Windhausen said how her size, with her 6-foot-2-inch frame, the tallest player on the roster, led her to be so good at swatting the shots of the opposition. She also admitted that having to get stronger for competing at the college level is what was a big factor.
While for Jacobs it is simple as just “chucking up the ball,” she has always been comfortable with shooting from behind the arc. As shown by her team-leading 121 three pointer attempts, but with a 33.9 percent success rate from those attempts, it is hard to argue with her aggressive shot selection.
They may now be the most productive, statistically speaking, of the freshman class, but there is a feeling that is shared between the both of them: All the freshmen are on the same level as they each bring an asset to the team and to one another.
“We all just look to each other, even I look to Zana or Lindsay, who though aren’t starting or getting as much playing time, we are all just really different,” Windhausen said.
The togetherness the freshman class has is what will make them interesting to watch in the future.
“I feel like we’re still getting to know one another, and how we play,” Jacobs said. “As years go on, I think we’re going to be really good.”
Even though the future holds great things for the players their focus is on the four games that are left in the regular season, which includes one against SUNY Plattsburgh at home on Saturday. The Cardinals currently hold the last playoff spot with a 6-7 conference record. The Lakers are currently 5-9 in the SUNYAC.
While discussing the run they are looking to make Jacobs said she hopes they make it. Windhausen’ jokingly questioned Jacobs’ use of the word hope.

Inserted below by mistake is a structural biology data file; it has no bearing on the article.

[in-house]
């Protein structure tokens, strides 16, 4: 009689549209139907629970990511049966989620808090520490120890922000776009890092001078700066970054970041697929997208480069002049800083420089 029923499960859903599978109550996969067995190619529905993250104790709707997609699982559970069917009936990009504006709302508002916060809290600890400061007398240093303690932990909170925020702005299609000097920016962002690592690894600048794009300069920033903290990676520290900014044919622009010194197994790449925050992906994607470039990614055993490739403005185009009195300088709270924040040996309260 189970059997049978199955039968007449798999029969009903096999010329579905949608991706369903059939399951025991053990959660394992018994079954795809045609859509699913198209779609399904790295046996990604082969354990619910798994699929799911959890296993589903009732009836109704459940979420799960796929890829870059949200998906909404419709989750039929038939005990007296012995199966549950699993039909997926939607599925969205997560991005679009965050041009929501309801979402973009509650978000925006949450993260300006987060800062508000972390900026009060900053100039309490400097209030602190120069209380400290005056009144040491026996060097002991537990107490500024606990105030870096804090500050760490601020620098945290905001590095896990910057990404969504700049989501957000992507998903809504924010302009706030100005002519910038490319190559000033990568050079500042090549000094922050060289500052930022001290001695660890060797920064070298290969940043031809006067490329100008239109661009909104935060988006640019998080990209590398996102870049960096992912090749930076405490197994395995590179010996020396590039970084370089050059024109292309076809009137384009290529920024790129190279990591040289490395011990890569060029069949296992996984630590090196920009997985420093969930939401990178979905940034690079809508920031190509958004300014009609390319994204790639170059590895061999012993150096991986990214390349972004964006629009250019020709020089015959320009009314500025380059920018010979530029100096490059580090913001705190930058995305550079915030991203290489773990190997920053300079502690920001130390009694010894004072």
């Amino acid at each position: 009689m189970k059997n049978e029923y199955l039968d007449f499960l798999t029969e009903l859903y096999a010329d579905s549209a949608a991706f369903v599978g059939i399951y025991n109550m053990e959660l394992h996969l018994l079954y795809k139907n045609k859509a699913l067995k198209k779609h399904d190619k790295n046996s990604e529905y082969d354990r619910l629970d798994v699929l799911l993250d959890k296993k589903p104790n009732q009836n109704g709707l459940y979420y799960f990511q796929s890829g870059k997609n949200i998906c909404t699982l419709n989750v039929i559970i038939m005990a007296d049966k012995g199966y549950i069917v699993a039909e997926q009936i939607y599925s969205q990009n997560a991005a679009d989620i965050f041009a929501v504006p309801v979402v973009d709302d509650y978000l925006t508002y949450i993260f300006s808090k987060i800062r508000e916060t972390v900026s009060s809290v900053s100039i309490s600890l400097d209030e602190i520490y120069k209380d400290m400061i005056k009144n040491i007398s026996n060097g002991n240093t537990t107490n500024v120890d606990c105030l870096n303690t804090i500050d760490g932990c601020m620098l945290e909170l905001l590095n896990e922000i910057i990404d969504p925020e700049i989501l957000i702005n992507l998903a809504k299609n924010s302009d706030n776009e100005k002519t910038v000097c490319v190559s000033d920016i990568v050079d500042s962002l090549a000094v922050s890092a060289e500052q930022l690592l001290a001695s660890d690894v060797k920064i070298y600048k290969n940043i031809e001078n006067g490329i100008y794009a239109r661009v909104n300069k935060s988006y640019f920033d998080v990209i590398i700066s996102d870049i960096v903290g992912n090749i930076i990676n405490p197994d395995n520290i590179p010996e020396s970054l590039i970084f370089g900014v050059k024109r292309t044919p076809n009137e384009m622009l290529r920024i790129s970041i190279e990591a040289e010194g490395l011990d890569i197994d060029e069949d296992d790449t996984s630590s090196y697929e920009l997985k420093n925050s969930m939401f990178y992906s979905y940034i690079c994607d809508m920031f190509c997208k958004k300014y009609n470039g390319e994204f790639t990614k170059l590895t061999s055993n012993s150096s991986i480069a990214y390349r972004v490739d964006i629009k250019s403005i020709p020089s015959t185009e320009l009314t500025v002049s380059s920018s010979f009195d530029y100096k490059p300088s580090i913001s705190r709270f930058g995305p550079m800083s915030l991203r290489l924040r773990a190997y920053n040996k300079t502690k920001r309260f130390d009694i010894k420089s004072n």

“We’re going to. What are you saying ‘hope?’” Windhausen said.
That confidence comes off of the win over SUNY New Paltz, who is currently third in the conference. But according to both Windhausen and Jacobs the confidence has been increasing since then.
“It’s just been building, because even though we’ve lost our last couple of games before New Paltz, it’s just we’ve been playing so much better together,” Windhausen said. “It finally clicked on Tuesday.
While they have the thought of playoffs in their minds, they also said Bruno has been keeping them in the mentality of taking it one game at a time, something that will be key in the game Friday against SUNY Potsdam. The Bears are at the bottom of the conference standings, but could also upset the Lakers if overlooked.
“We definitely look ahead. We definitely have it in our mind we can get into the playoffs. But once we get to the game, we are just thinking about that one game,” Windhausen said.
Whether they make the run or how far they go, the future of the program looks to be in good standing. With this class of freshmen, they will look to improve on working together as a team and the help from their teammates and coaches, only time will tell how good the team can truly be.
“With so many of us, we can all improve each other, and get used to how each other plays,” Jacobs said.
“At this point in the season, we’re really trying to get to know how we play,” Windhausen said. “It’s just up from here.”